Wheat: The wheat market got a shot in the arm from news that Algeria and Egypt's GASC bought in excess of 1 MMT of wheat between them in a couple of high profile tenders. Whilst US wheat was nudged out into Egypt it wasn't by that much. French, Romanian, Russian and Ukraine wheat won the day, with the winning bids all huddled around the $297-300/tonne mark on an FOB basis, plus freight of around $16-20/tonne. It was only freight of more than double those rates that saw US wheat miss out, the cheapest FOB offer for HRW wheat was actually $273.14/tonne - some $27-27/tonne below the equivalent offer in Europe or the Black Sea. Meanwhile there are trade rumours of US sales made to private Egyptian buyers from earlier in the week. The USDA reported weekly export sales of 248,500 MT for delivery during the 2013/14 marketing year - down 58 percent from the previous week and 46 percent below the prior 4-week average. Trade expectations were for sales of 200-600 TMT. There was also a small net sale of 8,000 MT for 2014/15 delivery reported for Colombia. There was no sign of Brazil, China, or anybody else of note in this week's sales, but it was a holiday week so we shouldn't necessarily read too much into that. The Buenos Aires Grain Exchange maintained their forecast for an Argentine wheat crop of 10.35 MMT this year. It would seem that Australia's 2013/14 grain harvest may be higher than suggested, certainly in WA where CBH say that they've received a record 15.6 MMT of grains to date, and are expecting to take in a further 200-400 TMT by the end of the month. MDA CropCast yesterday forecast the global wheat crop in 2014/15 down 1.7% on this season, led by a decline of 11.8% from the FSU-12 after the wet autumn cut plantings there. Russia's Hydrometcentre said today that 2013 was the sixth warmest year on record in Russia, and that December itself was the warmest ever, with average temperatures more than 4 degrees C above the seasonal norm. What winter grains have been planted in Russia (estimated at around 14.7 million hectares) are therefore in a better state than ever, the weather centre added. Mar 14 CBOT Wheat closed at $6.05 3/4, up 8 3/4 cents; Mar 14 KCBT Wheat closed at $6.42 1/2, up 11 1/4 cents; Mar 14 MGEX Wheat closed at $6.30 1/2, up 5 1/4 cents. For the week Chicago wheat still fell 3 1/4 cents, with Kansas down 1 3/4 cents and Minneapolis falling 4 1/4 cents.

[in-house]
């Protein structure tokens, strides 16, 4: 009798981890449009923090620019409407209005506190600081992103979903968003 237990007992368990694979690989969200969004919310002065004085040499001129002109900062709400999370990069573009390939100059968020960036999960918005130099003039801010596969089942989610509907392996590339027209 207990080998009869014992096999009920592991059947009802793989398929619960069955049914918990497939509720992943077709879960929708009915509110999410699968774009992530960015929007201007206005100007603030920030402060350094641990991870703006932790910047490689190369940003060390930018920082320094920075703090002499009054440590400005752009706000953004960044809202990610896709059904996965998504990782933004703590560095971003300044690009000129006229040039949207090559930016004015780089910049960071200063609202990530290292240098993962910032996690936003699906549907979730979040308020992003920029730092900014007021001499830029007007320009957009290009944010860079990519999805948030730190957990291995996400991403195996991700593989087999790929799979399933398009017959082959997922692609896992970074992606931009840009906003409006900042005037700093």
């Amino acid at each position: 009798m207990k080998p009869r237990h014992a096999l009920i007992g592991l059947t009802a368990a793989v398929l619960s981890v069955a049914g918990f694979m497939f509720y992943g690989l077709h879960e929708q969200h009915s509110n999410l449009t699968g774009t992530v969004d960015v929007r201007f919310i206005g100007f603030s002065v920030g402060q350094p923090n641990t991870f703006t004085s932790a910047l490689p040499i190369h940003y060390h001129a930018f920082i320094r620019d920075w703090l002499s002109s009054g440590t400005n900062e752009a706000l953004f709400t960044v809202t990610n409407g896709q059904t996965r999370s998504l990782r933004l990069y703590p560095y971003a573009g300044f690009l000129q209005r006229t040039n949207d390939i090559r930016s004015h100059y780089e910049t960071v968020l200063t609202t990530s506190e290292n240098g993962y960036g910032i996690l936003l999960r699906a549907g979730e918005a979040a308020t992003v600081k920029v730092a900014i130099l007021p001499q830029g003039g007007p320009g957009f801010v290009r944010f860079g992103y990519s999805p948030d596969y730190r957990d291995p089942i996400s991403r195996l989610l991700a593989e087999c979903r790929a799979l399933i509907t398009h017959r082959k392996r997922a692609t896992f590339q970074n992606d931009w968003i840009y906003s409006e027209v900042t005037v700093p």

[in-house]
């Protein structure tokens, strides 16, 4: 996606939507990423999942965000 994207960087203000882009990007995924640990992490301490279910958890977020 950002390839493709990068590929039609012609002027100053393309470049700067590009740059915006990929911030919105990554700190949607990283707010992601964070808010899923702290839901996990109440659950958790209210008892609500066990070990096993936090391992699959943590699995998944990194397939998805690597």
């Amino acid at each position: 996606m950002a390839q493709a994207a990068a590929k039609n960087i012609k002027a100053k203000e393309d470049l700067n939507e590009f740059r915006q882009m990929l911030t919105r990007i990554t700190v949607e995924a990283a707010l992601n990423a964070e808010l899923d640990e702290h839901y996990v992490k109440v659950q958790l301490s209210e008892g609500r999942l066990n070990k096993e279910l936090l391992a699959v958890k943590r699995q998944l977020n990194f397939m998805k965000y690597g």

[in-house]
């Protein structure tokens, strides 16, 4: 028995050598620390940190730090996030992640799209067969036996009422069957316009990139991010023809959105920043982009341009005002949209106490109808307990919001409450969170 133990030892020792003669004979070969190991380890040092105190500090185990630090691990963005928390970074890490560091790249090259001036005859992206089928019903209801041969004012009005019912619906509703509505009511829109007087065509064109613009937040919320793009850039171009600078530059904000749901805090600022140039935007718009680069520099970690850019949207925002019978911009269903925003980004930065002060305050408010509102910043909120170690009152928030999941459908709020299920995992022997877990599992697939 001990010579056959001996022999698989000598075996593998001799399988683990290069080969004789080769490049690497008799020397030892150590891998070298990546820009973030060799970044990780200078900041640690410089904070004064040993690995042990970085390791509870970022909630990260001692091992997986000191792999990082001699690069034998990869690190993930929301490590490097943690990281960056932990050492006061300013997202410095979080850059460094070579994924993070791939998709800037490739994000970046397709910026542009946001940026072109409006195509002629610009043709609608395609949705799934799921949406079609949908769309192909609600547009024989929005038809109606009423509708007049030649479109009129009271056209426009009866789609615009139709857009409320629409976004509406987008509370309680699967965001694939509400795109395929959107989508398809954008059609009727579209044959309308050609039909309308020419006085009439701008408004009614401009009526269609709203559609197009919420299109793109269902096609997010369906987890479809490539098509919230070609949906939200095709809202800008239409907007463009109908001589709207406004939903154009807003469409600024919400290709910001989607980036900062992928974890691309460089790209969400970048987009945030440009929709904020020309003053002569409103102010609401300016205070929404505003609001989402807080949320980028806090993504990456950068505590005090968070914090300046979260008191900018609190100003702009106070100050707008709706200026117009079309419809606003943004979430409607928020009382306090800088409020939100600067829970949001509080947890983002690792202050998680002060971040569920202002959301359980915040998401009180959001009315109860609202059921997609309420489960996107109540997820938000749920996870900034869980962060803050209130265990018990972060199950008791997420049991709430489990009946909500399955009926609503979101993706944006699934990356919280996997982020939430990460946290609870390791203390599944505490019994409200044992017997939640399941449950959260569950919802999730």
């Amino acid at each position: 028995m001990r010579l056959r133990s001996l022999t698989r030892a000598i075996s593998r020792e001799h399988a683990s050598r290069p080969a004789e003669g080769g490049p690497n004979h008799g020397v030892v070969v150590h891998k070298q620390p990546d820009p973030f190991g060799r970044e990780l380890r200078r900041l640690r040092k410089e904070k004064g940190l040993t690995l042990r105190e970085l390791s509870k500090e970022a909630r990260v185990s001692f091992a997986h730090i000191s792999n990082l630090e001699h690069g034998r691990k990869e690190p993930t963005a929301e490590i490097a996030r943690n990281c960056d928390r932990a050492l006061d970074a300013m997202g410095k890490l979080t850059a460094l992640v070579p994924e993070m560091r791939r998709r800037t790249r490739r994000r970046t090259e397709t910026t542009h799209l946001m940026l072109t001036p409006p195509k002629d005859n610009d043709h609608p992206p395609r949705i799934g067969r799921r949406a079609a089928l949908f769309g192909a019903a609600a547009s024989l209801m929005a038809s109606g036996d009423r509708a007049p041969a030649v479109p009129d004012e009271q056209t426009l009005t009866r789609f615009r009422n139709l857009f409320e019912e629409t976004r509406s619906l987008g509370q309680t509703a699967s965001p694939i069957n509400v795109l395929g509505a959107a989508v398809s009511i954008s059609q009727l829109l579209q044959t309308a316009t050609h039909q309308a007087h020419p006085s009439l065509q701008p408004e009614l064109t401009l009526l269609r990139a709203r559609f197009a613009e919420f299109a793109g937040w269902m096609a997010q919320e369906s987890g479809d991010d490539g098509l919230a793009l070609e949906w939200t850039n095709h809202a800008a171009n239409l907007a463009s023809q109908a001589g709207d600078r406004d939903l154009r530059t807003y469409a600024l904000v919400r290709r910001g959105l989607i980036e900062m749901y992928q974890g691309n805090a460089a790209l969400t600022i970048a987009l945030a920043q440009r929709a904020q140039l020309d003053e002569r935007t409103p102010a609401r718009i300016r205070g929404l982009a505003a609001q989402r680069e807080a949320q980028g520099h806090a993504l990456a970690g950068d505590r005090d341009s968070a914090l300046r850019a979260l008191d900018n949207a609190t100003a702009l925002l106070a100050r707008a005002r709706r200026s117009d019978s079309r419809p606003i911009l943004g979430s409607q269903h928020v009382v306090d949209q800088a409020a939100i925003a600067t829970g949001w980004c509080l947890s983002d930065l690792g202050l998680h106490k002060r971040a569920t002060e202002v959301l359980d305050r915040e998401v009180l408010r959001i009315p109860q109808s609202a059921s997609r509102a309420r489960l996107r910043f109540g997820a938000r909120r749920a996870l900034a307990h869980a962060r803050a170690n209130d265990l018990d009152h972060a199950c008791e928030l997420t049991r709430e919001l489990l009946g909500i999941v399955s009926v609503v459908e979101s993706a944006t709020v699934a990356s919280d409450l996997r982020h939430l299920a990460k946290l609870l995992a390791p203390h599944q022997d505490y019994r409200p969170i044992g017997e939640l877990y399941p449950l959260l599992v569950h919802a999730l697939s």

03/01/14 -- EU grains closed mostly a little lower in thin trade, with many participants still absent from the market until next week.
Jan 14 London wheat ended GBP2.30/tonne lower at GBP160.95/tonne, and Nov 14 fell GBP1.55/tonne to GBP150.10/tonne. Jan 14 Paris wheat finished unchanged at EUR208.00/tonne and is now at a near EUR6.00/tonne premium to second month Mar 14. Jan 14 Paris corn fell EUR1.00/tonne to EUR172.50/tonne, whilst Feb 14 Paris rapeseed was up EUR1.25/tonne to EUR366.50/tonne.
New crop Nov 14 London wheat closed within ten pence of the lifetime contract low set in August, and now sits almost GBP29.00/tonne below the contract high set in November 2012. The outlook for sharply higher UK wheat production this year, along with a more modest rise in Europe and a whole, plus another potential bumper corn crop in Ukraine and Russia in 2014 is weighing on new crop values.